Basis of social and economic order – bound a class to give services, good or
money to another privileged class
Orthodoxy
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Christian belief of the Greek-speaking Orthodox Church; the government and
ruler were intimately linked – the ruler was the earthly reflection of God and
reinforced the concept of autocracy
Key People: The Romanovs
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The Romanovs ruled Russia 1613 – 1918
– Mikhail Romanov 1613 - 1644
– Alexis 1645 – 1676 – relied on his boyar advisers and there were many
uprisings 1648, 1662, 1670-71
– Peter the Great – transformed Russia; wars, religious, political
– Elizabeth I (daughter of Peter the Great) 1741 – 1762
– Peter III & Catherine the Great (German princess) – reformer – attempts to
westernise Russia; - support for nobility – increase in education; medical;
expansion wars – Russo-Turkish; Poland
– Alexander I 1801 – 1825 – restored some freedoms; increased army;
Napoleon’s invasion of Russia – and defeat of French
– Nicholas I 1825 – 1855 – Decembrist revolt; Crimean War
– Alexander II 1855 – 1881 – encouraged the arts – Tchaikovsky; Tolstoy;
Pushkin; Gogol; Dostoyevsky; reforms – abolition of serfdom – Emancipation
Acti 1861 - 52 m (45%) freed
– Alexander III 1881 – 1894 – development of Marxism; Bolshevik and Meshevik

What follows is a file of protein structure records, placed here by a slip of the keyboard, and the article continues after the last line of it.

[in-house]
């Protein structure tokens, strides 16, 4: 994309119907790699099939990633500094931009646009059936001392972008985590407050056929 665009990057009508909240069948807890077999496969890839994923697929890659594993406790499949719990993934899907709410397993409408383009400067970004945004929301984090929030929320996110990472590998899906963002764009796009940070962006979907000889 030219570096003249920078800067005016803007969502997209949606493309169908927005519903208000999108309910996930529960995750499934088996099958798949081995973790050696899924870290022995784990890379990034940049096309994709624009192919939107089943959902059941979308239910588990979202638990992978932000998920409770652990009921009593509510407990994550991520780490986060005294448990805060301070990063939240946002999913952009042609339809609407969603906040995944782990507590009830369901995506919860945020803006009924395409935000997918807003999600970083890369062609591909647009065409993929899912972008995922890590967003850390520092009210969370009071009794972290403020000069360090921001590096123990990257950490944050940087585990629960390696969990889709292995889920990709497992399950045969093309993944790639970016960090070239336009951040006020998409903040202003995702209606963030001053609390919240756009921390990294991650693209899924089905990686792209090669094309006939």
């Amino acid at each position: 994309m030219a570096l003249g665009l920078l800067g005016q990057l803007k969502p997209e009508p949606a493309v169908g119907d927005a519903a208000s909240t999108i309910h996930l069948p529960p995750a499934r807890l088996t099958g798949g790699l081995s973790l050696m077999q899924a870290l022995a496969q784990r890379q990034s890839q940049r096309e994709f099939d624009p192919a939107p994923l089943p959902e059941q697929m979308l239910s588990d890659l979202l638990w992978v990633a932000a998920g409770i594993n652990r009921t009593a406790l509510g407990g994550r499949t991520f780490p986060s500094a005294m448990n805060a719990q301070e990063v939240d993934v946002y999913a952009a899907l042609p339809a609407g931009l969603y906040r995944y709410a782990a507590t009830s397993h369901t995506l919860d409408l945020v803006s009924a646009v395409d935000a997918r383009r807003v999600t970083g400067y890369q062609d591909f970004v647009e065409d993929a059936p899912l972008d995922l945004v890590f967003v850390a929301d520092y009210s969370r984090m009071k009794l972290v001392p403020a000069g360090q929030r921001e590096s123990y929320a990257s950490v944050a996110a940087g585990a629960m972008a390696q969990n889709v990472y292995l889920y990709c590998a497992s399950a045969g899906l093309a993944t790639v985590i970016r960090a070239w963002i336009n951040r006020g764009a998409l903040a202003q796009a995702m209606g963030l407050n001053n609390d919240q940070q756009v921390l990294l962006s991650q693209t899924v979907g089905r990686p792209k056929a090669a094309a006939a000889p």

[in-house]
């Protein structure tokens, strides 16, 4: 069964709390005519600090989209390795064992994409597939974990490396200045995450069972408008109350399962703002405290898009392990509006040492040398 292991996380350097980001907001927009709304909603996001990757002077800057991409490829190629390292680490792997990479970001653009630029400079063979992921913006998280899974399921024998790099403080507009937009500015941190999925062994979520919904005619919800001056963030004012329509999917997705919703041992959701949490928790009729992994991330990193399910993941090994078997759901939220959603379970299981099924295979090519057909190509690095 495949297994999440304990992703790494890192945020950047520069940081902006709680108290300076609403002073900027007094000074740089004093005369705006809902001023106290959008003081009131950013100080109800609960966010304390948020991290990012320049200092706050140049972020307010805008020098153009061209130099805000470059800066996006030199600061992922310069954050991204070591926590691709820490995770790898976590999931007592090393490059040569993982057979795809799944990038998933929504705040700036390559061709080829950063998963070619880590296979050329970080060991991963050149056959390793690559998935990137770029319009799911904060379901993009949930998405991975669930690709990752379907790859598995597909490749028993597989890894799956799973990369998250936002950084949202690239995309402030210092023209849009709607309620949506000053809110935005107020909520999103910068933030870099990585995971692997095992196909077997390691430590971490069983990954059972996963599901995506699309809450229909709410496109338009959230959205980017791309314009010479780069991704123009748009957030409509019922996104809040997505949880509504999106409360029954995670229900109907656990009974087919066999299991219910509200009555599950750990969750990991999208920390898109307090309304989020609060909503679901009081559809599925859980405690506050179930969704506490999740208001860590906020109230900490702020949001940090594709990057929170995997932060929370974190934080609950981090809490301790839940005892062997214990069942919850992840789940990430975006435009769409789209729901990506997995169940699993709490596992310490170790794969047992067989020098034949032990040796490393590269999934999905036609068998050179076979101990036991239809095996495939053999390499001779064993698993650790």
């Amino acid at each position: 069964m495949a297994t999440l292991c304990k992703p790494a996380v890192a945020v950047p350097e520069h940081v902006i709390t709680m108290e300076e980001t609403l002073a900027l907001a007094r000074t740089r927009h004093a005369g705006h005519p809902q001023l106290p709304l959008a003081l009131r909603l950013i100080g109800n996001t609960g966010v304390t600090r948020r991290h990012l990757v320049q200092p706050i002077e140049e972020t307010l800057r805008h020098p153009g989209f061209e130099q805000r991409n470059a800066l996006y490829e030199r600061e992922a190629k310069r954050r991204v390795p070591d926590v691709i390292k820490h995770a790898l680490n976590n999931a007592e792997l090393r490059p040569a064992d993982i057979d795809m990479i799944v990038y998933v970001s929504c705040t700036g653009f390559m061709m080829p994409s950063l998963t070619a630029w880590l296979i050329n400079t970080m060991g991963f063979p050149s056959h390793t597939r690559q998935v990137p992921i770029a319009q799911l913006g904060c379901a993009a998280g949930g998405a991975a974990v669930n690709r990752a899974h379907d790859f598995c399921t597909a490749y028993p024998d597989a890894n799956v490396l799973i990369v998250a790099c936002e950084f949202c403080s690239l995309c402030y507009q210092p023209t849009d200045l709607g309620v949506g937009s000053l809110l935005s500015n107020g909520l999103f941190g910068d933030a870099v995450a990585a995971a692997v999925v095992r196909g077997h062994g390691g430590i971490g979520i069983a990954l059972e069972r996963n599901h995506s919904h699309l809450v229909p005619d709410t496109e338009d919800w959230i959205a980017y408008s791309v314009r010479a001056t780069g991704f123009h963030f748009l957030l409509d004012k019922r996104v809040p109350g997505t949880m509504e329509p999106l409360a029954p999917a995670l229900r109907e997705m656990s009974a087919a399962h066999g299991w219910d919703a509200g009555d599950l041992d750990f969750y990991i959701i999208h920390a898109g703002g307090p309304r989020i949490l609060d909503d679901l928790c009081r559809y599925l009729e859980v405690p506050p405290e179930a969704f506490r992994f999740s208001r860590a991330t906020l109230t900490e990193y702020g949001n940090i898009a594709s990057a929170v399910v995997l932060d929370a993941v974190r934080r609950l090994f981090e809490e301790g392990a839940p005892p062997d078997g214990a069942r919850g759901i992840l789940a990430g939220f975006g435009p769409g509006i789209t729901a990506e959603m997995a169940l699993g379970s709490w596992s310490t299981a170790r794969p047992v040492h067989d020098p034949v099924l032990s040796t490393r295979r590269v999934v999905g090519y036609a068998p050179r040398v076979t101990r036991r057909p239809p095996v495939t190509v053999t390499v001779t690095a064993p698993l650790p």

groups; Lenin – unrest -> tighter controls
– Nicholas II 1894 – 1918 revolution; war; and the 1917 revolt ending with the
assassination of the last of the Romanov family
Geography & Maps and Graphs
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Examine your maps/graphs
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Topography
Weather
Time Zones
Provinces and Population
Industry
Consider the significance of each one for the history of
Russia. Discuss and write a report of about 250
words citing your evidence with clear reference to
each of the maps. Submit for comment.
Topography
Source: http://www.iiasa.ac.at/Research/FOR/russia_cd/rel_maps.htm#land
Weather
Temperature
Snow
An n u al
Ave r age
16
De c
14
No v
12
Oct
10
Sep
8
Au g
Norilsk
Moscow
Novosiblisk
Ju l
Norilsk
Moscow
Novosibirsk
6
4
2
Ju n
Fe b
Jan
-40 -35 -30 -25 -20 -15 -10 -5
0
5
10 15
20 25
Ju
ly
Au
g
Se us
t
pt
em
be
r
O
ct
ob
e
No
ve r
m
b
e
De
ce r
m
be
r
Ja
nu
a
Fe r y
br
ua
ry
M
ar
ch
Apr
Ap
ril
M
ay
Ju
ne
0
May
Russian Time Zones
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Time Zones – consider the problems with so many different
time zones
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Source: http://www.worldtimezone.com/time-russia24.php
Population: People and Races
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https://www.cia.gov/library/publications/the-world-factbook/geos/rs.html
Russian 79.8%, Tatar 3.8%, Ukrainian 2%, Bashkir 1.2%, Chuvash
1.1%, other or unspecified 12.1% (2002 census)
Slavic
Turkic
Iranian
Romance
Letto-Lithuanian
Finno-Ugrian
Mongolian & Korean
Ibero-Caucasian
Germanic
INDUSTRY – by 1900
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http://library.thinkquest.org/C005121/data/rus
sia.htm
Railroads (1250 miles in 1860 and 15500
miles by 1880) – exportation of grain
Petroleum – ½ world’s production of oil
Steel & coal
Foreign capital used
Internet Resources
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http://www.fordham.edu/halsall/mod/modsbook39.html
http://www2.sptimes.com/Treasures/TC.2.3c.html